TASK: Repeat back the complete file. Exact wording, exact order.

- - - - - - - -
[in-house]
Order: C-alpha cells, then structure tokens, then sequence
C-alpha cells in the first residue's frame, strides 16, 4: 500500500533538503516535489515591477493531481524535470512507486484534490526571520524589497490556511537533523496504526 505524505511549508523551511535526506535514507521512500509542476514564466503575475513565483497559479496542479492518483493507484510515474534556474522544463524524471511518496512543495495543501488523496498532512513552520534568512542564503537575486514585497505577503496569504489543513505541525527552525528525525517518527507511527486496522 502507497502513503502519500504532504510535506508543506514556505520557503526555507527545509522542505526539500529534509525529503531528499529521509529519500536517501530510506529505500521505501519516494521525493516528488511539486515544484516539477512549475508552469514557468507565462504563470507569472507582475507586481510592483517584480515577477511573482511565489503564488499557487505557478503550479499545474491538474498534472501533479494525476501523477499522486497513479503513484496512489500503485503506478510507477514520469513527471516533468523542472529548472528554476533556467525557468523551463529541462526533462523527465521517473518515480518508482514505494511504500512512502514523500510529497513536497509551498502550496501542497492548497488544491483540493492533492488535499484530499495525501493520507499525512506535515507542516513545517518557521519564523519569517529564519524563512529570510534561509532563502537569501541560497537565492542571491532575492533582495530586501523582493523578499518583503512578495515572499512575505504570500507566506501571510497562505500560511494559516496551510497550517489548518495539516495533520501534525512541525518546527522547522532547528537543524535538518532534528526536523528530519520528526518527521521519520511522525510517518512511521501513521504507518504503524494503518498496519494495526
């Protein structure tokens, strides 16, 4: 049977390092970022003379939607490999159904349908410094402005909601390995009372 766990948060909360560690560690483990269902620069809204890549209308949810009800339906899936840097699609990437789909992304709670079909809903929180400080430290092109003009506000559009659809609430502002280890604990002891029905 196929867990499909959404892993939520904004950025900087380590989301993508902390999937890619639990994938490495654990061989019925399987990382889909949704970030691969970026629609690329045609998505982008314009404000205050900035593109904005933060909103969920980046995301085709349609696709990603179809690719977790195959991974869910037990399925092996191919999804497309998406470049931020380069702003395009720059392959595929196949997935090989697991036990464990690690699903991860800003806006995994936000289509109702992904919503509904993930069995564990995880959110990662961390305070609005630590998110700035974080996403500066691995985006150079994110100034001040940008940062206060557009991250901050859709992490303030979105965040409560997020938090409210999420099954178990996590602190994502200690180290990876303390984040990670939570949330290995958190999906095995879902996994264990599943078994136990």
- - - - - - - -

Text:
[in-house]
Order: C-alpha cells, then structure tokens, then sequence
C-alpha cells in the first residue's frame, strides 16, 4: 500500500533538503516535489515591477493531481524535470512507486484534490526571520524589497490556511537533523496504526 505524505511549508523551511535526506535514507521512500509542476514564466503575475513565483497559479496542479492518483493507484510515474534556474522544463524524471511518496512543495495543501488523496498532512513552520534568512542564503537575486514585497505577503496569504489543513505541525527552525528525525517518527507511527486496522 502507497502513503502519500504532504510535506508543506514556505520557503526555507527545509522542505526539500529534509525529503531528499529521509529519500536517501530510506529505500521505501519516494521525493516528488511539486515544484516539477512549475508552469514557468507565462504563470507569472507582475507586481510592483517584480515577477511573482511565489503564488499557487505557478503550479499545474491538474498534472501533479494525476501523477499522486497513479503513484496512489500503485503506478510507477514520469513527471516533468523542472529548472528554476533556467525557468523551463529541462526533462523527465521517473518515480518508482514505494511504500512512502514523500510529497513536497509551498502550496501542497492548497488544491483540493492533492488535499484530499495525501493520507499525512506535515507542516513545517518557521519564523519569517529564519524563512529570510534561509532563502537569501541560497537565492542571491532575492533582495530586501523582493523578499518583503512578495515572499512575505504570500507566506501571510497562505500560511494559516496551510497550517489548518495539516495533520501534525512541525518546527522547522532547528537543524535538518532534528526536523528530519520528526518527521521519520511522525510517518512511521501513521504507518504503524494503518498496519494495526
């Protein structure tokens, strides 16, 4: 049977390092970022003379939607490999159904349908410094402005909601390995009372 766990948060909360560690560690483990269902620069809204890549209308949810009800339906899936840097699609990437789909992304709670079909809903929180400080430290092109003009506000559009659809609430502002280890604990002891029905 196929867990499909959404892993939520904004950025900087380590989301993508902390999937890619639990994938490495654990061989019925399987990382889909949704970030691969970026629609690329045609998505982008314009404000205050900035593109904005933060909103969920980046995301085709349609696709990603179809690719977790195959991974869910037990399925092996191919999804497309998406470049931020380069702003395009720059392959595929196949997935090989697991036990464990690690699903991860800003806006995994936000289509109702992904919503509904993930069995564990995880959110990662961390305070609005630590998110700035974080996403500066691995985006150079994110100034001040940008940062206060557009991250901050859709992490303030979105965040409560997020938090409210999420099954178990996590602190994502200690180290990876303390984040990670939570949330290995958190999906095995879902996994264990599943078994136990």